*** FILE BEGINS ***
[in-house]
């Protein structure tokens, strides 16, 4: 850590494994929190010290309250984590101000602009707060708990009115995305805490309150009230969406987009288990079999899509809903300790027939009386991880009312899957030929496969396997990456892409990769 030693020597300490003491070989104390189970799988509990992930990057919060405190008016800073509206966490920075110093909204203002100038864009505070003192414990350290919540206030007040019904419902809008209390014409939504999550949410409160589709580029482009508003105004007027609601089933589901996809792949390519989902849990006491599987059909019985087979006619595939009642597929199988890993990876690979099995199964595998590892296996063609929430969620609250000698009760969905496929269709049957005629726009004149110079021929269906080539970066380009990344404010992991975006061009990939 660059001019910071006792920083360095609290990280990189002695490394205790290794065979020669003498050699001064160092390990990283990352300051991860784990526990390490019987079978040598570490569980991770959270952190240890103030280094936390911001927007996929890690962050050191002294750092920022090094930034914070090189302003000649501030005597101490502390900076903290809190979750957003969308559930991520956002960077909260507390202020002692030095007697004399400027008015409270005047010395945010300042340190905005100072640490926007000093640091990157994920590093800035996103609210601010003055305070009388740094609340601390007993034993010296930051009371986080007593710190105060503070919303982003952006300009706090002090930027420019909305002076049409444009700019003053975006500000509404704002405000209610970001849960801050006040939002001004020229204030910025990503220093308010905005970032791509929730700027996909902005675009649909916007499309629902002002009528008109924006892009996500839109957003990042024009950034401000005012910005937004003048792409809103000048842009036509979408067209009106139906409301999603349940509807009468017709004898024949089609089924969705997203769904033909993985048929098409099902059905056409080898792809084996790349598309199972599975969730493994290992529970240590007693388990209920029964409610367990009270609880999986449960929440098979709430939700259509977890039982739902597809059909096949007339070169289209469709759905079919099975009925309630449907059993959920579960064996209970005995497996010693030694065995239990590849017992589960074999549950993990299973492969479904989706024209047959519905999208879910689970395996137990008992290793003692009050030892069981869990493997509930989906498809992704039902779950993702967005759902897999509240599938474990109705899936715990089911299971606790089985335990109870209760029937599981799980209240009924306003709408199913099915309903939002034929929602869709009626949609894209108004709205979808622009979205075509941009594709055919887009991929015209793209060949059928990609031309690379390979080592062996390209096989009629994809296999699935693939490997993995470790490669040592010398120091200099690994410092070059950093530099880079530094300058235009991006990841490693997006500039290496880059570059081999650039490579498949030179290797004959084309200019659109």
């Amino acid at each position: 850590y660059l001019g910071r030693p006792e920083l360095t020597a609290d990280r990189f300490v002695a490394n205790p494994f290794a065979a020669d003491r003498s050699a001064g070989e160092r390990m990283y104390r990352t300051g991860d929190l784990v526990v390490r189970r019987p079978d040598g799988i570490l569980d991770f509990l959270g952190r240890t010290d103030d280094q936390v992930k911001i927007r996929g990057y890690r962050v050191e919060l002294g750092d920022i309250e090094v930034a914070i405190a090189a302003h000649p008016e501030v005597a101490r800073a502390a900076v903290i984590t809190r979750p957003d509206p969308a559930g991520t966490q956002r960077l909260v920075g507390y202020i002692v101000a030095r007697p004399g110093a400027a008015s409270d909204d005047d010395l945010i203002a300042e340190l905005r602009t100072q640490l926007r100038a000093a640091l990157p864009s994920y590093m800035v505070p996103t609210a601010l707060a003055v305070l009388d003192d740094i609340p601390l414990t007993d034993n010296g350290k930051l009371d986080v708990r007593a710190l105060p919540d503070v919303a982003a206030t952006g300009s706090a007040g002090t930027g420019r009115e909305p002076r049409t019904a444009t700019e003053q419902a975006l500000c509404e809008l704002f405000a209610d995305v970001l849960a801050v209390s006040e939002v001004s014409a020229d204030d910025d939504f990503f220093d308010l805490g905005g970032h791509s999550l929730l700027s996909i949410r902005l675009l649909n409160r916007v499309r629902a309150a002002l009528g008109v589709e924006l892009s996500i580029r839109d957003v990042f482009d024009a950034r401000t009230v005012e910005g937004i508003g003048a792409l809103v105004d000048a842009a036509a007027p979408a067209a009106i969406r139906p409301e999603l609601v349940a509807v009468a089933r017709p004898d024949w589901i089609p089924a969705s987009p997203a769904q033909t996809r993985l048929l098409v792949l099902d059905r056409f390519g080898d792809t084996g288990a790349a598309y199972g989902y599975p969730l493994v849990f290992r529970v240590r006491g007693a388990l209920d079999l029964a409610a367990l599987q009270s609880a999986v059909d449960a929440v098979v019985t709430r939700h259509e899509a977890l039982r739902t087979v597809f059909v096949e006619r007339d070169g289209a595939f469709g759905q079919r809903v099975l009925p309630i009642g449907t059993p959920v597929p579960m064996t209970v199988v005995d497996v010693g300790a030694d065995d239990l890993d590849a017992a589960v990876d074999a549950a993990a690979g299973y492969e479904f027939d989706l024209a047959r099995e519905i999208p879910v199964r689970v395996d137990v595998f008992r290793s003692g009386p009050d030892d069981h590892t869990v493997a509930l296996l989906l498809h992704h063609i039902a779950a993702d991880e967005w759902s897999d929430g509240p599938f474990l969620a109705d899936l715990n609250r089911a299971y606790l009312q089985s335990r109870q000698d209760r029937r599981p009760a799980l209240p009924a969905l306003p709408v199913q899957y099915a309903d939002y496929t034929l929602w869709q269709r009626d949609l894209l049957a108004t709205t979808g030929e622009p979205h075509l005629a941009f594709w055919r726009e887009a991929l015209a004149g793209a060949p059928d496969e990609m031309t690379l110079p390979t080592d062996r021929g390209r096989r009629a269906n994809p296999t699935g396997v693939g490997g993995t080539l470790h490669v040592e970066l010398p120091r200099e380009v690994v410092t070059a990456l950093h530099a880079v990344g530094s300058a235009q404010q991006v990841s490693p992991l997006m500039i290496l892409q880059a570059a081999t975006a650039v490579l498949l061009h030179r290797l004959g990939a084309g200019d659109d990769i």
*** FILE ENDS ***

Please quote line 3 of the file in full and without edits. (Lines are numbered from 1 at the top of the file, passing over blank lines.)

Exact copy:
């Amino acid at each position: 850590y660059l001019g910071r030693p006792e920083l360095t020597a609290d990280r990189f300490v002695a490394n205790p494994f290794a065979a020669d003491r003498s050699a001064g070989e160092r390990m990283y104390r990352t300051g991860d929190l784990v526990v390490r189970r019987p079978d040598g799988i570490l569980d991770f509990l959270g952190r240890t010290d103030d280094q936390v992930k911001i927007r996929g990057y890690r962050v050191e919060l002294g750092d920022i309250e090094v930034a914070i405190a090189a302003h000649p008016e501030v005597a101490r800073a502390a900076v903290i984590t809190r979750p957003d509206p969308a559930g991520t966490q956002r960077l909260v920075g507390y202020i002692v101000a030095r007697p004399g110093a400027a008015s409270d909204d005047d010395l945010i203002a300042e340190l905005r602009t100072q640490l926007r100038a000093a640091l990157p864009s994920y590093m800035v505070p996103t609210a601010l707060a003055v305070l009388d003192d740094i609340p601390l414990t007993d034993n010296g350290k930051l009371d986080v708990r007593a710190l105060p919540d503070v919303a982003a206030t952006g300009s706090a007040g002090t930027g420019r009115e909305p002076r049409t019904a444009t700019e003053q419902a975006l500000c509404e809008l704002f405000a209610d995305v970001l849960a801050v209390s006040e939002v001004s014409a020229d204030d910025d939504f990503f220093d308010l805490g905005g970032h791509s999550l929730l700027s996909i949410r902005l675009l649909n409160r916007v499309r629902a309150a002002l009528g008109v589709e924006l892009s996500i580029r839109d957003v990042f482009d024009a950034r401000t009230v005012e910005g937004i508003g003048a792409l809103v105004d000048a842009a036509a007027p979408a067209a009106i969406r139906p409301e999603l609601v349940a509807v009468a089933r017709p004898d024949w589901i089609p089924a969705s987009p997203a769904q033909t996809r993985l048929l098409v792949l099902d059905r056409f390519g080898d792809t084996g288990a790349a598309y199972g989902y599975p969730l493994v849990f290992r529970v240590r006491g007693a388990l209920d079999l029964a409610a367990l599987q009270s609880a999986v059909d449960a929440v098979v019985t709430r939700h259509e899509a977890l039982r739902t087979v597809f059909v096949e006619r007339d070169g289209a595939f469709g759905q079919r809903v099975l009925p309630i009642g449907t059993p959920v597929p579960m064996t209970v199988v005995d497996v010693g300790a030694d065995d239990l890993d590849a017992a589960v990876d074999a549950a993990a690979g299973y492969e479904f027939d989706l024209a047959r099995e519905i999208p879910v199964r689970v395996d137990v595998f008992r290793s003692g009386p009050d030892d069981h590892t869990v493997a509930l296996l989906l498809h992704h063609i039902a779950a993702d991880e967005w759902s897999d929430g509240p599938f474990l969620a109705d899936l715990n609250r089911a299971y606790l009312q089985s335990r109870q000698d209760r029937r599981p009760a799980l209240p009924a969905l306003p709408v199913q899957y099915a309903d939002y496929t034929l929602w869709q269709r009626d949609l894209l049957a108004t709205t979808g030929e622009p979205h075509l005629a941009f594709w055919r726009e887009a991929l015209a004149g793209a060949p059928d496969e990609m031309t690379l110079p390979t080592d062996r021929g390209r096989r009629a269906n994809p296999t699935g396997v693939g490997g993995t080539l470790h490669v040592e970066l010398p120091r200099e380009v690994v410092t070059a990456l950093h530099a880079v990344g530094s300058a235009q404010q991006v990841s490693p992991l997006m500039i290496l892409q880059a570059a081999t975006a650039v490579l498949l061009h030179r290797l004959g990939a084309g200019d659109d990769i």